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Natural Resources

New technology in data collection benefits reclamation specialists in Wyoming

Written by Natasha Wheeler

Douglas – University of Wyoming Graduate Student Michael Curran is working toward more efficient surveys of reclamation sites disturbed by mineral extraction.

“If we can be in and out of the field quickly for monitoring, we can then invest more time into doing the groundwork,” Curran explained.

Collecting data for his master’s degree work, he realized that vegetation surveys vary greatly between companies and field technicians.

“Monitoring reports always look different. Between years, monitoring reports change style and the timing of monitoring changes between years. When there are two different technician groups or reclamation contracting companies, they are usually doing something different,” Curran remarked.

Results can also be subject to bias, age, fatigue or expectations.

“I want to capture the spatial heterogeneity over a well pad, so I have an unbiased estimate of what my actual, true populations are at that pad,” Curran stated.

Random samples

To obtain accurate records, Curran is working on a quasi-random sampling method, to ensure an accurate capture of the big picture at any given site, including areas of strong vegetation, areas of bare ground and everything in between.

To begin, Curran uses a computer program, drawing a polygon over the surface of the disturbance site.

“The first time I used this equipment, I arbitrarily selected 16 points and added a buffer so that no point could be within 15 meters of any other point,” he commented.

In other words, the computer randomly selected points within the polygon, rejecting any points that fell within 15 meters of another point, until 16 dots had been placed onto the map.

“The first time, it took me 20 minutes to get to all of the 16 points,” said Curran.

Using a GPS tool, he traced his path from point to point, taking a photo at each spot to ensure his accuracy. He then compared his own photos to Google Earth to further support his data.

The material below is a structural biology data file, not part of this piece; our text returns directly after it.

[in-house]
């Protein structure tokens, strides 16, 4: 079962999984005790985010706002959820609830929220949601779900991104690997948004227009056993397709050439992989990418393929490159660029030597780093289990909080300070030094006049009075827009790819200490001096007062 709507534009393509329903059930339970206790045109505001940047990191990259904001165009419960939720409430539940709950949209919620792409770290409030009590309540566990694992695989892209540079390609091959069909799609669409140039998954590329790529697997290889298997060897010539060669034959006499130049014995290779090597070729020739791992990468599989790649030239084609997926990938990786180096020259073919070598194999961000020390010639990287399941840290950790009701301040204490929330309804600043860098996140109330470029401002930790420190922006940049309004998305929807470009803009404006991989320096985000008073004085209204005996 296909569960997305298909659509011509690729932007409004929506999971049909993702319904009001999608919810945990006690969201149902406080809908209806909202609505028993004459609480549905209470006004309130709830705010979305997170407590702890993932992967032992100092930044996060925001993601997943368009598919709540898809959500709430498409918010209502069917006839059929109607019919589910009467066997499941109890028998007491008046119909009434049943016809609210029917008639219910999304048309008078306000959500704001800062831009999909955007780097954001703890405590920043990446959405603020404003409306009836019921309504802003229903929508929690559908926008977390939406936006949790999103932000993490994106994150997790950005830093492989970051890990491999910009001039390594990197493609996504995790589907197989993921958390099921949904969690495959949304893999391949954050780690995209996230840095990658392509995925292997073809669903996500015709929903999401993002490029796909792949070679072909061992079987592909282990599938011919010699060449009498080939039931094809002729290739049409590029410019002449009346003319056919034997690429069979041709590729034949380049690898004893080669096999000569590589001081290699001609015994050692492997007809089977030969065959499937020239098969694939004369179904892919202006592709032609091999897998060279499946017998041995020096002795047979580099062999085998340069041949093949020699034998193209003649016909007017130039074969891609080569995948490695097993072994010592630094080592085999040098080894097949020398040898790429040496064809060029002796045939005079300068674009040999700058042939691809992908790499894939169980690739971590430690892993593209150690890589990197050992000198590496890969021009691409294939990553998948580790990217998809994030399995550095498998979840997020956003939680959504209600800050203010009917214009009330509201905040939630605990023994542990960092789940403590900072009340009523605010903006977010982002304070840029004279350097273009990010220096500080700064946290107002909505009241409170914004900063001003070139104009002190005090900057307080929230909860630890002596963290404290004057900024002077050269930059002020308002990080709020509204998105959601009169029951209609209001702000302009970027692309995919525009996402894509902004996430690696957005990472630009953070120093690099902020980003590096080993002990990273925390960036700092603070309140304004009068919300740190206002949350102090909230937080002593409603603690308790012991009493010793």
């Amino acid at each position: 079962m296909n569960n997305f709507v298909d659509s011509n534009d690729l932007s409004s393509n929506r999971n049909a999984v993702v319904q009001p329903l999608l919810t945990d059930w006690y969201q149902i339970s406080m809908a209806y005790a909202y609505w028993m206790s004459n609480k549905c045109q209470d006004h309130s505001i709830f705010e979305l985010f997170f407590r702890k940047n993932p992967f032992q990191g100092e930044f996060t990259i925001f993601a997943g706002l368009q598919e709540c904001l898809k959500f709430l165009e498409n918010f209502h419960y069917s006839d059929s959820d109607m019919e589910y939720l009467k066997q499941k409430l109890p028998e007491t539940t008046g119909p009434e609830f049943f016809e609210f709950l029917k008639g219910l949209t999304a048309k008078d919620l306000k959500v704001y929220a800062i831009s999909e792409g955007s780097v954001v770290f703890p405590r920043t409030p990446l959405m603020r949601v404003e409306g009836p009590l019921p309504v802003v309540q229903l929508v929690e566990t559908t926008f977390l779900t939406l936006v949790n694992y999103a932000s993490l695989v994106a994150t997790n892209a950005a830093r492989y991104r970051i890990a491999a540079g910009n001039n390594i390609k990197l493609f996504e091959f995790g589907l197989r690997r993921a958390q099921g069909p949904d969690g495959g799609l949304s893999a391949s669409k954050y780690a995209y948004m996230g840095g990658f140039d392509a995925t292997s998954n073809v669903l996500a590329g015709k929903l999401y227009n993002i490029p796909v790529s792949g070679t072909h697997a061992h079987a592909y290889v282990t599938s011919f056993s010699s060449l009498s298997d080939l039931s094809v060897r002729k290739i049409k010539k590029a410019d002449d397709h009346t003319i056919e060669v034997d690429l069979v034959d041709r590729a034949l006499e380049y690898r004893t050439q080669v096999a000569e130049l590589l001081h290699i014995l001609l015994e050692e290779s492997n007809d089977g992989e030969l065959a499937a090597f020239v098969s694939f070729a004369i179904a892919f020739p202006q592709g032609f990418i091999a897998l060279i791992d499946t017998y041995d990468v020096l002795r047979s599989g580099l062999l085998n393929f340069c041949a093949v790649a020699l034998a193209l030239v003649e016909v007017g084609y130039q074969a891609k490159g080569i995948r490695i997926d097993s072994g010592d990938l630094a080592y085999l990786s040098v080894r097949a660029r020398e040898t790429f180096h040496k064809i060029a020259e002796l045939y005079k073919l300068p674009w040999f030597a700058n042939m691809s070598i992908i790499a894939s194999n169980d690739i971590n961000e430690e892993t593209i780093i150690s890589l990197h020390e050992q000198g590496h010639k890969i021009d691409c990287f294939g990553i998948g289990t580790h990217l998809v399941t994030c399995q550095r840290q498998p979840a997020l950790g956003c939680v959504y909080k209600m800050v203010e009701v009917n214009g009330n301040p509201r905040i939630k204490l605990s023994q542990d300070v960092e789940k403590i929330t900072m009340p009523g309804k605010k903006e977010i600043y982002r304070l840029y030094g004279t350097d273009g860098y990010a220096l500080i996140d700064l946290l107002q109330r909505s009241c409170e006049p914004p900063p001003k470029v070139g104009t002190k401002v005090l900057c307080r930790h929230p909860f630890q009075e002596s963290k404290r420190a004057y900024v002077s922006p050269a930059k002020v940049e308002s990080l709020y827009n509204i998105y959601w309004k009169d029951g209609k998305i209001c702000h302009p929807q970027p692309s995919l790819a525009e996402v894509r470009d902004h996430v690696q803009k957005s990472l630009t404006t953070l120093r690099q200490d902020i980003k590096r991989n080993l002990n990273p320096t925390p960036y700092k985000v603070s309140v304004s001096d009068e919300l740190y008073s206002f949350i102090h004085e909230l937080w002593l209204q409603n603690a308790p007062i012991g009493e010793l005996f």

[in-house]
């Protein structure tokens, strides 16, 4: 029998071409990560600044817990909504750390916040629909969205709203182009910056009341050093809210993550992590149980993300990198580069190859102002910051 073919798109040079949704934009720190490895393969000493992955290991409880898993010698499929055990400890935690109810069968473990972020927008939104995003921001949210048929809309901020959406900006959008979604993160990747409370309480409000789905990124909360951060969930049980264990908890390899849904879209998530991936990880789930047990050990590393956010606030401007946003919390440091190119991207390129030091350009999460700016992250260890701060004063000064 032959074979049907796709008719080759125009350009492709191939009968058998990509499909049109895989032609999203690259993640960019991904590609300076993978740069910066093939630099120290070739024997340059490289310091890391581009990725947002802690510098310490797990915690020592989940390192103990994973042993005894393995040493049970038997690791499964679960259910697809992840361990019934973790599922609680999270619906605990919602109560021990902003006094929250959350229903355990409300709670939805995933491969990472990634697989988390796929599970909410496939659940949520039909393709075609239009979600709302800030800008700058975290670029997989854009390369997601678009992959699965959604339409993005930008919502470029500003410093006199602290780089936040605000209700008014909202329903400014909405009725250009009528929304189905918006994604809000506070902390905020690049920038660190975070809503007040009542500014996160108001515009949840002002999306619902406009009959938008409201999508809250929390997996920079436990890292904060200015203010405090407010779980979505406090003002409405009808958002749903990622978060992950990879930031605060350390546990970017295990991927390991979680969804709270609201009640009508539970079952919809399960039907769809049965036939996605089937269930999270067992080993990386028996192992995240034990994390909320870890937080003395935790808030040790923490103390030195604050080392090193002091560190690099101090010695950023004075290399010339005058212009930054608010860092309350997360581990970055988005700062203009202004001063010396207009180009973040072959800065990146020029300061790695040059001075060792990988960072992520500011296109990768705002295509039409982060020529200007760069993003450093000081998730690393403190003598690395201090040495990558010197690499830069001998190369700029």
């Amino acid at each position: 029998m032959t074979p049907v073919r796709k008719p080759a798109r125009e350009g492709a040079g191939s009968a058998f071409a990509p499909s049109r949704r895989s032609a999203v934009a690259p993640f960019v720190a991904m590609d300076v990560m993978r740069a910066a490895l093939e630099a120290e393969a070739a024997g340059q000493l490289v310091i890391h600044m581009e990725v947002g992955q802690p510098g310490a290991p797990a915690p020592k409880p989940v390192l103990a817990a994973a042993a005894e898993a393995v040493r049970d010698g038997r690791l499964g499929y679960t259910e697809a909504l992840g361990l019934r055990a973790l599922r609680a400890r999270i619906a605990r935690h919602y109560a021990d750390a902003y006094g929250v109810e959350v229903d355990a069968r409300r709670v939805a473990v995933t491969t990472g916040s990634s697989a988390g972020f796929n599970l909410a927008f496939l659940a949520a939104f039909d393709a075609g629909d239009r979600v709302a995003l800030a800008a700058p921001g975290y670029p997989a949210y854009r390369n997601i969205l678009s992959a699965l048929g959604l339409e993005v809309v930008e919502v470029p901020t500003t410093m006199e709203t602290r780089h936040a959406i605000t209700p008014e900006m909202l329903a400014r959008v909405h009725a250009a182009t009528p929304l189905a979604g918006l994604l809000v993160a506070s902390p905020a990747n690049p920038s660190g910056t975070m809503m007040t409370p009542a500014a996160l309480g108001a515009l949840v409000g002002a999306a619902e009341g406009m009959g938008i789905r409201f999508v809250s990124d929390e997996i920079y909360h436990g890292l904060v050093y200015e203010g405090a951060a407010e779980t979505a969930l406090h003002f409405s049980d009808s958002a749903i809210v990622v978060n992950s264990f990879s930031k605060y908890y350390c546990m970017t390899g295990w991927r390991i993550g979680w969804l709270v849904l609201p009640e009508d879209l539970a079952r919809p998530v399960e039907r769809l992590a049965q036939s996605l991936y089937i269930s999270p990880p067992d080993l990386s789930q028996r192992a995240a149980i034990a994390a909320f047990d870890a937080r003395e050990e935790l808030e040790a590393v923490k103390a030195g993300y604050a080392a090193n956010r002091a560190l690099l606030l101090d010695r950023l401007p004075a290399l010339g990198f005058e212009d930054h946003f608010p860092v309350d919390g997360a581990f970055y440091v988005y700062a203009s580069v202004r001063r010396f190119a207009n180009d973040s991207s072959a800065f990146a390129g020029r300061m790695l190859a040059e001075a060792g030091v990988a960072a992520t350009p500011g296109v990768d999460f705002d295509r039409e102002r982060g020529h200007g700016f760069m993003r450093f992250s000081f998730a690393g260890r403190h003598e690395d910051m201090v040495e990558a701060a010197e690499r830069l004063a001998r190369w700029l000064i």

Image analysis

Looking at the pictures from the site, Curran noted, “We can see that we have patches of bare ground, we have some dense vegetation areas, and we have some that look moderately vegetated.”

When he returned to the lab, Curran uploaded his photos into his computer program to analyze the vegetation populations.

“It is essentially a digital Daubermire square,” he stated.

By using pre-generated buttons within the computer program, Curran identified the range of objects within his photographs.

“For the sake of example, I might mark grasses, forbs, shrubs, cacti, litter, soil, rocks, invasives and unknowns,” Curran explained.

As he further develops his program, those labels will become more specific, including exact species of vegetation.

“At the end of the day, I group those 16 pictures together. I analyze them and, depending on how dense the vegetation is, it takes me 35 seconds to one minute and 20 seconds of analysis per picture,” he continued. “In under 40 minutes, both time on the pad and analyzing, I had a report generated and ready to use.”

Sufficient data

The second time Curran used his process to record data, he was able to capture 35 images in roughly 15 minutes at the well pad site, followed by approximately 35 minutes to complete reporting.

“In that case, I had 35 sample frames with 30 sample points per image, so I had 1,050 points for that well pad,” he noted, comparing his numbers to a traditional survey that would result in one sample frame and 50 sample points.

By obtaining a greater number of sample points, Curran believes that his method provides more statistical power when calculating reclamation data.

“Also, there is a permanent record. With the images, if something doesn’t make sense, I can go back and reanalyze the data, or I can have someone else do it,” he noted.

Curran’s method also allows for consistency in analysis.

Data integrity

“We can train 25 field techs to take a picture the same way, and we can have one person analyze, taking the bias of different vegetation analysis skills,” he explained.

The results provide evidence that technicians were at the correct site, that sample points were generated without bias and that data is collected efficiently and cost-effectively.

“The three most important words in any stakeholder’s vocabulary are, ‘make informed decisions,’” Curran mentioned.

He hopes that his monitoring method will allow reclamation specialists to be more accurate in their reports.

“We have to construct our plans to hit a moving target. I think the only way we can really be confident in hitting our moving target is to have a strong monitoring plan in place,” stated Curran.

Michael Curran spoke in Douglas on July 22 at the Douglas Reclamation Plan Workshop, hosted by the University of Wyoming Reclamation and Restoration Center and Extension.

Natasha Wheeler is editor of the Wyoming Livestock Roundup and can be contacted at This email address is being protected from spambots. You need JavaScript enabled to view it..